Hydrology Professor educates D.C. on Climate Change and Water in the West

Author: 
Leigh Bernacchi
November 30, 2016

Prof. Helen Dahlke could take a seat in a presidential chair.Professor Helen Dahlke has stood on glaciers in Europe and studied Sierra Nevada snowmelt streams. She’s working with alfalfa farmers to get water back in the ground. And now she’s educating Congress on the future of US water.

A native of Germany, Professor Dahlke established her research program in the Land, Air and Water Resources Department of UC Davis in 2013. She focuses on catchment and experimental hydrology, but her expertise in hydro-climate interactions is what led her to the Capitol.

Dahlke spoke broadly about the water and climate problems in California. “I described how agricultural groundwater banking can help to improve water security in California,” said Dahlke. Adding, “I had an awesome trip.”

After a training in science communication by Compass, the science engagement group organized a two-day trip to Washington D.C to discuss climate change and the future of water in the West. Read more in their brief.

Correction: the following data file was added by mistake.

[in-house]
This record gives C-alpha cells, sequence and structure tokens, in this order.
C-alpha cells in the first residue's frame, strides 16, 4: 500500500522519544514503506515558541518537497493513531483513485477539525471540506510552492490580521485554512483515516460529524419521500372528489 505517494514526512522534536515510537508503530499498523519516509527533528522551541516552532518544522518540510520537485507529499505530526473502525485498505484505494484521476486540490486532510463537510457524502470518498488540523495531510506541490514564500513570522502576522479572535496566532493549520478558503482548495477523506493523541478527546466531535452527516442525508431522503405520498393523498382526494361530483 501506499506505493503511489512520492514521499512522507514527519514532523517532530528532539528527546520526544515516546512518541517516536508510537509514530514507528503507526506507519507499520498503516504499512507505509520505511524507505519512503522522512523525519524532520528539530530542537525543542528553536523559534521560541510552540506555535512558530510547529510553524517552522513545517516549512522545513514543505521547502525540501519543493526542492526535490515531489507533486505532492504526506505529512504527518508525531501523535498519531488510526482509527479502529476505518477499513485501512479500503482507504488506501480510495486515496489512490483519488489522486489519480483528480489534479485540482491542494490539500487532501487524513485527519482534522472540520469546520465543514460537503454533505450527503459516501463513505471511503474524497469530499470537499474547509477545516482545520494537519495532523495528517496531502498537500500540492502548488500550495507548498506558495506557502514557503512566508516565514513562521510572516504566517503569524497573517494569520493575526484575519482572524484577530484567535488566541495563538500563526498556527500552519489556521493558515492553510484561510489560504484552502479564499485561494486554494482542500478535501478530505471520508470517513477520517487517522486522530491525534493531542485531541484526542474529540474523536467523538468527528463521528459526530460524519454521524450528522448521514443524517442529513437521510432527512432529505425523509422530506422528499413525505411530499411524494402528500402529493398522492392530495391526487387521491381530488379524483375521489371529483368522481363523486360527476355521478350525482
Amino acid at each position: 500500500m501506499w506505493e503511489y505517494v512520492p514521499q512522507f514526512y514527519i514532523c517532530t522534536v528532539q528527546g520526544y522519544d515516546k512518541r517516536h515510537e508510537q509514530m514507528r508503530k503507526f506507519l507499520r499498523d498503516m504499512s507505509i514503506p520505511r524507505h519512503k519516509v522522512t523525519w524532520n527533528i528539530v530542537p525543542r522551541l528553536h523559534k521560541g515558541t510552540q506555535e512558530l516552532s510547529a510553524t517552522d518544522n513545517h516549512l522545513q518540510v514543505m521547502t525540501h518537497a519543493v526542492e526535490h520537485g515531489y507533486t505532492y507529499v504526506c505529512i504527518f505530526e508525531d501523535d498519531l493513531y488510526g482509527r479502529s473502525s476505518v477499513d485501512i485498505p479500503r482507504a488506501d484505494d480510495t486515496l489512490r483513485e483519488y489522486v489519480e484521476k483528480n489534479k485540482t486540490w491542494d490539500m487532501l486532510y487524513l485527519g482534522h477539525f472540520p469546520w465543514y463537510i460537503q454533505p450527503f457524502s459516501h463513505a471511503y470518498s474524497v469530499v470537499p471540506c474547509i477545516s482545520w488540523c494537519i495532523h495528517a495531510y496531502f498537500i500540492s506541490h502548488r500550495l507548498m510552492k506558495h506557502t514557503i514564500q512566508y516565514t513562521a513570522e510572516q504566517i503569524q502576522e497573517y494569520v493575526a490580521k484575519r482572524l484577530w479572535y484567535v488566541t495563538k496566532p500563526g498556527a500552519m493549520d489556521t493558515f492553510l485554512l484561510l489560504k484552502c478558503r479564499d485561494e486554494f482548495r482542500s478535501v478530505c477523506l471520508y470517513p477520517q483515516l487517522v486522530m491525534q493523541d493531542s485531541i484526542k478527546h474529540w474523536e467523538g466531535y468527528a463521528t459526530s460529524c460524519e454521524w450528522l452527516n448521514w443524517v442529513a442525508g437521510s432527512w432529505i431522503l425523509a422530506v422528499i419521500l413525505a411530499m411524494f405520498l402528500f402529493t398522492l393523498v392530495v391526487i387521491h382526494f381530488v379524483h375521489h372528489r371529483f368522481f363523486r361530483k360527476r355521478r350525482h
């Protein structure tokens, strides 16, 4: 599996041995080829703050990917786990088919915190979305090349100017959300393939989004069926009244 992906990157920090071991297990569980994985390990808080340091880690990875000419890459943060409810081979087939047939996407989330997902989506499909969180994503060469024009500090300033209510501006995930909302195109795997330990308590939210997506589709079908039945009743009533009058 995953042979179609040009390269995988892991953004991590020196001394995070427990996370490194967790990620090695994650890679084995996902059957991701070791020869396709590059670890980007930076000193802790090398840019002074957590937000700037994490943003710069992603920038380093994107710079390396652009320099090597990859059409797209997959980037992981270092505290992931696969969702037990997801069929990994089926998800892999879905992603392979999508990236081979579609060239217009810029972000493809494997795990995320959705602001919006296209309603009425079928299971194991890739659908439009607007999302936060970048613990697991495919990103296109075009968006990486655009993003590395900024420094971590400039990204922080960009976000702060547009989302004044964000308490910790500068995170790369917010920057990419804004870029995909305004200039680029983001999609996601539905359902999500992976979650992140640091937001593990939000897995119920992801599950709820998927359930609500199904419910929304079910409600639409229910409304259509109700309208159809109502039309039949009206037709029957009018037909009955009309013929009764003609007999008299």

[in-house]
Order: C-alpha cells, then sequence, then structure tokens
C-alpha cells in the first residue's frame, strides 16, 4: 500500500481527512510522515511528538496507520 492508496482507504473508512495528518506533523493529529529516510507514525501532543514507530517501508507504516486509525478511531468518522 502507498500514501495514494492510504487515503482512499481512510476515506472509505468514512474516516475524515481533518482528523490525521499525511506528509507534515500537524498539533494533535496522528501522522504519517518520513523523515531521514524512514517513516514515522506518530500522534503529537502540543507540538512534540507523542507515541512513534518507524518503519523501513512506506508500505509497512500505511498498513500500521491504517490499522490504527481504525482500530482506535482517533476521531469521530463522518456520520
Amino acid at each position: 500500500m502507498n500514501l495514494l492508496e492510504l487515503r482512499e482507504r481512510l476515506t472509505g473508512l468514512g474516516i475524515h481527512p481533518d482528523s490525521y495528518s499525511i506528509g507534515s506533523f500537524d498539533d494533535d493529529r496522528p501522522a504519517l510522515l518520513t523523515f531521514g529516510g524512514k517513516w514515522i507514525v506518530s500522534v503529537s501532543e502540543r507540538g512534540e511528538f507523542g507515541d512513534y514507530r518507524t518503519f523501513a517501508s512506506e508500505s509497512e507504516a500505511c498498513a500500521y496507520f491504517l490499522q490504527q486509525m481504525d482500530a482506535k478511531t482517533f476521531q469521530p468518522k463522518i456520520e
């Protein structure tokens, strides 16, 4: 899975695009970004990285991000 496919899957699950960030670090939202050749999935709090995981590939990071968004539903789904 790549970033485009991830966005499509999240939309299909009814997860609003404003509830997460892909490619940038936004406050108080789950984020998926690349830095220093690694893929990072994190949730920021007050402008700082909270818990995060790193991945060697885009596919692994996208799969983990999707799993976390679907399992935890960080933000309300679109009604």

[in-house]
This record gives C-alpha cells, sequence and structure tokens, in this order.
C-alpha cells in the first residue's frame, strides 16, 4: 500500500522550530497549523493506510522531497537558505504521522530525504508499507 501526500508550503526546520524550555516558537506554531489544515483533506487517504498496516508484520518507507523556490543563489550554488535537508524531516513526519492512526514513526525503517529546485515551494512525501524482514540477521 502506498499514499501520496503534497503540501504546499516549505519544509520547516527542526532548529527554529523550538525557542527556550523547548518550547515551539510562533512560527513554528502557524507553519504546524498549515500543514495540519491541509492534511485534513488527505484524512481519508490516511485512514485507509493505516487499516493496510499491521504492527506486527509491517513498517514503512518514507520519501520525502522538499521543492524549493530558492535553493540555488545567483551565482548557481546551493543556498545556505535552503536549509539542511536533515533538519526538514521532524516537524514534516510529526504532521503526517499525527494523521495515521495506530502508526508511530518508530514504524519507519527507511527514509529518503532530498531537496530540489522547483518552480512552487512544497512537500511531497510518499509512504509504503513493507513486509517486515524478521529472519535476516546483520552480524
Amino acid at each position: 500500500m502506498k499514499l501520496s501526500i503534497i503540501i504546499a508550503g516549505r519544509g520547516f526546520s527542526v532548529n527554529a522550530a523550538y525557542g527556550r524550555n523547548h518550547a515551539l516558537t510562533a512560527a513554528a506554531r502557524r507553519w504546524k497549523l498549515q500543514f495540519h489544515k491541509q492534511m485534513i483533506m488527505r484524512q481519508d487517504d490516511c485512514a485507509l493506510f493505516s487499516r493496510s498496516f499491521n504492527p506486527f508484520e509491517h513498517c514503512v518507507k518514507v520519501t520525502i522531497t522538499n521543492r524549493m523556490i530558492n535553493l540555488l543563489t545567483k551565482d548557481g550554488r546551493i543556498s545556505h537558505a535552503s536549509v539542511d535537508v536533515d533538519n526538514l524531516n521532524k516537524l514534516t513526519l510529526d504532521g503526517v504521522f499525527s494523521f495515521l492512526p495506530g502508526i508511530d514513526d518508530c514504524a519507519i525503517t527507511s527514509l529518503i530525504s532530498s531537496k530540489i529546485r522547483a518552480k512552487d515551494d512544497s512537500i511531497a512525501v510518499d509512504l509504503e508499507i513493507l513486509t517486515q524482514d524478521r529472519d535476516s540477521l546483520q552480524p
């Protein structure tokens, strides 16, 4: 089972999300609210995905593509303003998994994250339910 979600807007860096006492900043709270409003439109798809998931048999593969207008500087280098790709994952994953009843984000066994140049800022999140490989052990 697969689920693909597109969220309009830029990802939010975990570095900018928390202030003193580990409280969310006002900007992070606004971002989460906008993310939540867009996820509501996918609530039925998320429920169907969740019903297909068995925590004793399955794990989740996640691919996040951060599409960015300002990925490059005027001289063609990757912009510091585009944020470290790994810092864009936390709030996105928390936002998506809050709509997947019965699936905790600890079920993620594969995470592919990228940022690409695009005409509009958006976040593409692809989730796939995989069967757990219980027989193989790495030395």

Dahlke joined up with four more climate and water science experts:

  • Amy Snover, Director, Climate Impacts Group, University of Washington
  • Shawn Carter, National Climate Change and Wildlife Center, US Geological Survey
  • Brian Chaffin, Assistant Professor of Water Policy, University of Montana
  • Reed Benson, Professor of Water Law, University of New Mexico

On the first day, they met with staff from the Congressional Research Service, held a briefing to about 70 representatives and staff inside the Capitol, followed by a side meeting with staff from the Senate and the House. On the second day they met with staff of the U.S. Global Change Research Program, the Department of the Interior, the Department of Agriculture, and the Office of Management and Budget (an executive office of the White House).

If any of these legislative and program offices listened to Dahlke and colleagues, western water resources will be better studied, funded and resilient under future climate conditions.